Deepwater turbidite reservoirs hold some of the largest petroleum reservoirs and thus are important exploration targets. These reservoirs occur in the more distal reaches of the system where the suspended sediments are often very well sorted by their grain size, resulting in high porosity. In the absence of well control, prediction of lithology is based on our understanding of the environment of deposition. By identifying and mapping the diverse architectural elements of the turbidite system and placing them within the correct geologic framework, a skilled interpreter can predict which components of the system are more likely sand or shale prone. Seismic data and seismic attributes also provide insight into the connectivity or compartmentalization of different parts of the reservoir which can be used to estimate the number of wells needed to drain the reservoir.
The deepwater Taranaki Basin located off the northwest coast of New Zealand (figure 1) is covered by several high-quality 3-D seismic surveys that have been made available to the public by the New Zealand Petroleum Ministry. The Romney prospect in this basin has a closure area of 200 square kilometers in 1,600 meters of water depth and it has been estimated to contain 1,100-1,650 million barrels of oil-in-place or 1.7 to 2.7 trillion cubic feet of gas. Although drilling in New Zealand is currently on hold as part of their effort to mitigate climate change, the release of the data to public has resulted in the Taranaki Basin being one of the most widely studied basins in the world.
When 3-D seismic data image the complex internal geometries of channel systems as they do in this survey, they provide an important resource for studying channel fills and their associated lateral distribution patterns. We showcase our efforts at characterization of this deepwater channel complex in terms of seismic attribute applications, specifically using the unsupervised machine learning seismic facies classification techniques. Features such as levees, channel-fill and overbank deposits are more clearly defined on composite seismic attribute displays than on any single attribute by itself. In this study, we describe the turbidite facies and their geometry in detail in order to facilitate a better understanding of the channel architecture.
Only one well is drilled in the area and falls over the seismic volume but does not intersect the Miocene channel. However, this well provides critical lithologic information. The lack of additional well control precludes a quantitative interpretation. For this reason, our interpretation is based on the seismic response to the subsurface and our understanding of geologic processes.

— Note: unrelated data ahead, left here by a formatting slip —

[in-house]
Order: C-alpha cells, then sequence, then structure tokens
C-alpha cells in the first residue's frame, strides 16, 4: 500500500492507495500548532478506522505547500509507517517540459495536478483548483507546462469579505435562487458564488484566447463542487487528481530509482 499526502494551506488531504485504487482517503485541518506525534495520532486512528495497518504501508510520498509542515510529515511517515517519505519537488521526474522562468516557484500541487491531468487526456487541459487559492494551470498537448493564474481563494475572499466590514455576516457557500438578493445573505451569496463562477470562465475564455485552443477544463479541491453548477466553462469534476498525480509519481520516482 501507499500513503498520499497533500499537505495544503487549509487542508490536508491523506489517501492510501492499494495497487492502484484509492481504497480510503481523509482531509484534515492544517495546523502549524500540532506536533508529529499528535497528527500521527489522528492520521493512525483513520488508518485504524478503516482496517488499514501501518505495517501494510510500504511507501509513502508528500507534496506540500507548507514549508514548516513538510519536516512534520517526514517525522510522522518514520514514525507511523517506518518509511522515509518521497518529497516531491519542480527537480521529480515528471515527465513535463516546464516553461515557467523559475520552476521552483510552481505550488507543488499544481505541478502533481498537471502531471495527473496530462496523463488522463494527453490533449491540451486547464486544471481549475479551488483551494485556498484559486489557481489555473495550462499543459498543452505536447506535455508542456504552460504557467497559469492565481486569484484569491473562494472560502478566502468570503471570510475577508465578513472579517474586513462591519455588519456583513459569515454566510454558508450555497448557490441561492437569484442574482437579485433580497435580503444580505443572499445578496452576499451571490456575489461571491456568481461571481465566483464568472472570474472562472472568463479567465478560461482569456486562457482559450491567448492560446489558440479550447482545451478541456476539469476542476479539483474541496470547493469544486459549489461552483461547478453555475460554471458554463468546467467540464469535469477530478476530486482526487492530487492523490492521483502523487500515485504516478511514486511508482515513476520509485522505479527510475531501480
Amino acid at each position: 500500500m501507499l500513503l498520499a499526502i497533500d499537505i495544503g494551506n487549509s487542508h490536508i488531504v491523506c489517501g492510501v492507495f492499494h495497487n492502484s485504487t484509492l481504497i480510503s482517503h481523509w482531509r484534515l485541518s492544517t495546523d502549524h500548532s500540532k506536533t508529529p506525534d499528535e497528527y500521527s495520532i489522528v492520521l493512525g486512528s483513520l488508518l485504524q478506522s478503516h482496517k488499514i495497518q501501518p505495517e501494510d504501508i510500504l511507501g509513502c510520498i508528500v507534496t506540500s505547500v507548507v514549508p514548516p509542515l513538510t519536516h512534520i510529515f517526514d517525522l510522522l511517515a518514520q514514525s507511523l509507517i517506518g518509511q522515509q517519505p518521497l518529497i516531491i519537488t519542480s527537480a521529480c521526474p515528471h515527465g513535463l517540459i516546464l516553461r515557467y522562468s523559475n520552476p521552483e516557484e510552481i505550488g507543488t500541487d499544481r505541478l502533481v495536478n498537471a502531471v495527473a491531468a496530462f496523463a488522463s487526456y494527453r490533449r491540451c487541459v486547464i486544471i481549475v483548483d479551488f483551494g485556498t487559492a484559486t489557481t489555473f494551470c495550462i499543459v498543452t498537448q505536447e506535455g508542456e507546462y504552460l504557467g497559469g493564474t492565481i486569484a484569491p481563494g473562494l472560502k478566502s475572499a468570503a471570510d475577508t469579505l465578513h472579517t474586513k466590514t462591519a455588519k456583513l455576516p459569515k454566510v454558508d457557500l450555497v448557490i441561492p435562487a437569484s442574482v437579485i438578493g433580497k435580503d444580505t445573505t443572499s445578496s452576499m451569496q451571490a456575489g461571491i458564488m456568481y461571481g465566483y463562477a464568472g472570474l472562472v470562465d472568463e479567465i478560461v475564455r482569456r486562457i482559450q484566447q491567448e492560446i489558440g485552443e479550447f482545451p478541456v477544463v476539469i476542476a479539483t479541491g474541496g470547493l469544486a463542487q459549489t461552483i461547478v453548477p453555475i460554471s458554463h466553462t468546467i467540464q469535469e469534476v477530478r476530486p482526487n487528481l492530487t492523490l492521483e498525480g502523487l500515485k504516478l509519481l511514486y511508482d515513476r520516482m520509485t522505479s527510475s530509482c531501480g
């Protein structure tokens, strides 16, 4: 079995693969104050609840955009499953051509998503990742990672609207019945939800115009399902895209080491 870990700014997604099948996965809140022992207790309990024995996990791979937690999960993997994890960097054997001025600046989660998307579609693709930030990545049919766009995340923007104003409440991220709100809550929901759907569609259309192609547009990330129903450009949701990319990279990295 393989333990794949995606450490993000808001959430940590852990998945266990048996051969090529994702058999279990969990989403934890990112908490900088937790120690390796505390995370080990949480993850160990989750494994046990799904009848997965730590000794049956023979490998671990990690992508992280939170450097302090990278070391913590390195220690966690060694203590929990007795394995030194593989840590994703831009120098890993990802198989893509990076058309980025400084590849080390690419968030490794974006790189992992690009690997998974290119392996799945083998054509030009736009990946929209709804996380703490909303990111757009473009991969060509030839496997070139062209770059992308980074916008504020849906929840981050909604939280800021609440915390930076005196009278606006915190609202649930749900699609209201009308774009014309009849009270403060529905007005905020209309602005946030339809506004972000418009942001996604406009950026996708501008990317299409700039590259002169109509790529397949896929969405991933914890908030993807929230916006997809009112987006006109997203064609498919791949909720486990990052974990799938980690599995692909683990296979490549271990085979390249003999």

The deepwater Taranaki Basin developed as a result of multiple tectonic cycles that included the Mesozoic rifting, Late Cretaceous and Paleogene subsidence associated with seafloor spreading, and large-scale Neogene channel systems which transported excessive amounts of sediments into deeper water areas.
The existing evidence and basin models calibrated to the adjacent shallower water Taranaki Basin wells suggest that the expulsion of petroleum from the deepest parts of the basin began in Late Cretaceous and continues even today. Consequently, rocks older than 100 million years are considered to be the geologic basement. The Gondwana breakup from Early to Late Cretaceous initiated the development in the basement started with the opening of the Tasman Sea associated with the subduction of the Pacific plate along the eastern Gondwana margin. Coal-rich formations were deposited from the Cretaceous to the Paleogene in shallow and non-marine environments, which represent the source rocks in Taranaki Basin. The Late Cretaceous to Early Pliocene also saw the deposition of sandstone formations because of widespread marine transgression, which was followed by marine silts and muds. The marine shales deposited during the Early Cretaceous and Paleocene provide additional source rocks. The mudstone deposition took place from Cretaceous to Eocene as well as during the Miocene. These mudstones and the Oligocene to Miocene carbonates (when not fractured) are believed to provide a seal to the source rocks.
Significant uplift of the New Zealand North Island landmass occurred throughout Miocene, and coupled with climate-driven erosion, led to the development of the Neogene major submarine system that transported large volumes of sediment from onshore areas through the deepwater Taranaki Basin into the southern margins of the New Caledonia Basin (figure 1).
Available Seismic Data
The available seismic data were the Romney 3-D survey acquired by Anadarko New Zealand in 2011 made publicly available by New Zealand Petroleum and Minerals. We analyze a 700 square-kilometer subset that falls in water depths exceeding 1,000 meters. The bin size for the data is 12.5-by-25 meters, with a sample interval of 4 milliseconds. Although the Romney-1 exploration well drilled to a depth of 4,575 meters below the sea surface, it does not intersect the Miocene deepwater channel, but it provides useful lithology information. Figure 2 shows that the Miocene strata in Romney-1 includes claystone, siltstone and limestone. SEG polarity convention has been used for seismic data display, i.e., a positive reflection coefficient represents a peak. These lithoelements, when tied to the seismic data, exhibit strong amplitude, high continuity reflections for limestone to mudstone interfaces, and weaker amplitudes internal to the mudstone deposits. Bright seismic amplitudes seen within the channel are associated with shingled reflections indicating sandy fill during channel migration.